President & Founder
ATDDA (American Truck Drivers Diabetes Association, Inc.)
a 501(c)(3) non profit organization
I find it interesting that within the "trucking world" drivers will spend many hours talking, debating, discussing and even arguing about anything related to trucking except extremely important topics like Diabetes and health.
Drivers will spend thousand of dollars and many hours trying to achieve the "best" fuel economy. Hours spent arguing with other drivers about tire pressure, what speed to travel, where to fuel, the cost of fuel and the list goes on and on. Don't get started talking about dispatch or loads that becomes a gripe session that lasts for hours.
The subject of Diabetes or health gets brought up occasionally to me because everyone I know is aware that I have Diabetes. The topic is not discussed in depth or many questions asked. I ask questions but people seem to get bored or want to ignore the topic.
I have come to the conclusion by observation, listening and reading that Diabetes is not taken as seriously as it should. Anymore we hear about Diabetes on a daily basis, whether on television, radio or read an article about it. It is talked about like it is no different than having a cold. Take some medication and go on down the road.
This truly scares me the direction this has gone in. Diabetes is a serious disease that should not be taken lightly nor should it be ignored. Diabetes demands your immediate attention. Please don't get me wrong, there are plenty of people that do take this disease seriously, but there are too many that do not.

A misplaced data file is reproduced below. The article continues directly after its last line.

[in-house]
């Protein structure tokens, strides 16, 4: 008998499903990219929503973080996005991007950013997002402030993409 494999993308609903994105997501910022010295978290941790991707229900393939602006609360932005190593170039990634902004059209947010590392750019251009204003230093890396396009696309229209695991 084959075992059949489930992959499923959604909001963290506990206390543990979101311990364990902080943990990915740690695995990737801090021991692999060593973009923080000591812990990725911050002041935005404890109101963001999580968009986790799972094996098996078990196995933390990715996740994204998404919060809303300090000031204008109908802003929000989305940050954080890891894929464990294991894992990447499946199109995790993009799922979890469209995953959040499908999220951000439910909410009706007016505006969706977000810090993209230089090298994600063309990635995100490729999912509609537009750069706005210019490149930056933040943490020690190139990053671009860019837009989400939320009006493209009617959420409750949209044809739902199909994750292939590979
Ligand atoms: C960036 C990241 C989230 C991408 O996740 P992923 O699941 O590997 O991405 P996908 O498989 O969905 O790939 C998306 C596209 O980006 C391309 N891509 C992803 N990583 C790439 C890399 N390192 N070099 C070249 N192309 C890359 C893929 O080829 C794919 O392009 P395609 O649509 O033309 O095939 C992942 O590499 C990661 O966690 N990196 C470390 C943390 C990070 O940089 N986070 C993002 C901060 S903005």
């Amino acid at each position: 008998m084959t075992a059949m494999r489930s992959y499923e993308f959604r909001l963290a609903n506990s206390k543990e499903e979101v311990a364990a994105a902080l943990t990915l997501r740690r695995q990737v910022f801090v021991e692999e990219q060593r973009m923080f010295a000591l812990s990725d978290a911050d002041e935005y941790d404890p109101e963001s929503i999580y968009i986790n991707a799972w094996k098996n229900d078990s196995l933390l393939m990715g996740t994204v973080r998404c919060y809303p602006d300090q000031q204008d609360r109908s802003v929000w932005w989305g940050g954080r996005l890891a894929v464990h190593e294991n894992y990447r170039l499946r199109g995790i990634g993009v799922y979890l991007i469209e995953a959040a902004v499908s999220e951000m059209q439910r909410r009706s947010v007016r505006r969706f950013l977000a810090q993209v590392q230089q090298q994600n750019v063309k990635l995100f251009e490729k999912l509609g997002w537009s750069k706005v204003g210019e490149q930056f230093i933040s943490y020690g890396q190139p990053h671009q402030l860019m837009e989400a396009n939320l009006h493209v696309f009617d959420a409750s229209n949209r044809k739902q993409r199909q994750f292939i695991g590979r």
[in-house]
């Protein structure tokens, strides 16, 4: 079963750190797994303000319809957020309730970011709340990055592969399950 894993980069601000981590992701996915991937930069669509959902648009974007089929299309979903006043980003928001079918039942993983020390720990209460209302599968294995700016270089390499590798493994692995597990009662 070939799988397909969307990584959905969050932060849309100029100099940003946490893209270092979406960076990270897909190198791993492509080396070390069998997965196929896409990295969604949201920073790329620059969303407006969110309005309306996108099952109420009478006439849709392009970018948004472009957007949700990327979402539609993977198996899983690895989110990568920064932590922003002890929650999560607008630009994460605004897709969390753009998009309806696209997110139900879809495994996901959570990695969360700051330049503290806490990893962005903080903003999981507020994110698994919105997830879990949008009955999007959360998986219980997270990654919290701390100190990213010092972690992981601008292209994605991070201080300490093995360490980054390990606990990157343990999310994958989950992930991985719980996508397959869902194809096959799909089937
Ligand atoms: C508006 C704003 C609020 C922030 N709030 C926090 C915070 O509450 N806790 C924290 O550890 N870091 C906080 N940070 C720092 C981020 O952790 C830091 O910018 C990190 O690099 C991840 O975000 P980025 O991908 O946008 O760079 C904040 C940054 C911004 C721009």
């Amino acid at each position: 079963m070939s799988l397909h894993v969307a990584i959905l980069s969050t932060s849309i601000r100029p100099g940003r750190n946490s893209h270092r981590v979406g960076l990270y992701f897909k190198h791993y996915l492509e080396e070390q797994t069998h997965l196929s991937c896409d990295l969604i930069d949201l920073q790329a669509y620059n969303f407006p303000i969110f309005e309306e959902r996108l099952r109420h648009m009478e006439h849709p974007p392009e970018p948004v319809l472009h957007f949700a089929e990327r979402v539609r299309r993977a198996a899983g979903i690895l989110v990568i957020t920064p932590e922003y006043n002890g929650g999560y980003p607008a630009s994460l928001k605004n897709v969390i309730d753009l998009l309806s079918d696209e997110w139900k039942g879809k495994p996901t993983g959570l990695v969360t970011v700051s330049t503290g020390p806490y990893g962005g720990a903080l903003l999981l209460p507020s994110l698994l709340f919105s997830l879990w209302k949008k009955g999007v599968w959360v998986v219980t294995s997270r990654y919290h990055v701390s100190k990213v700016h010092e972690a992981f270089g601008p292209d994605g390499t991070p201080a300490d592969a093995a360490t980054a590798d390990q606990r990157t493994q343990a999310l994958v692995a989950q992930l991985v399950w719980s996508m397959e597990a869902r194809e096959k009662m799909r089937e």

Part of the problem I blame on the medical profession. When doctors diagnose patients with type 2 Diabetes they are failing to inform the patients of the seriousness of the disease nor are the doctors showing with any emotion that it is something to take seriously. I am frustrated with what I hear patients being told and hear in the media. Type 2 Diabetes is more than just change your diet add in an exercise regimen and take a pill.
The other part of the problem I believe is that the effects of high blood sugar levels in individuals take many years to start showing signs of complications from those high blood sugar levels. People tend to ignore the high blood sugar levels because they "hope" they will not have any complications. I don't think the answer is to just start telling people the horror stories or dwell on the complications. Education is definitely part of the equation and engaging people in discussions to make their health an important agenda. But unfortunately just like the almighty dollar takes hold of peoples lives so does food.
People can make better decisions with their money than they can with their food choices. We as drivers have to plan our routes, fuel stops, follow many rules and regulations will make sure we are legal on our log books, but choosing whats best for our bodies and health in the way of food gets thrown out to convenience and what "tastes" good.
Driving a truck does not mean that a person cannot eat healthy nor does it mean that you can't make smart decisions for you and your health. I cannot count how many times I have heard the following statement......."well I drive a truck, so my diet is horrible". Frankly I never want to hear this again!!!!!!
Do the responsible and make the choice for you, your family and the safety of others. Take care of your Diabetes and YOU.
Wishing everyone a great Holiday Season and Merry Christmas.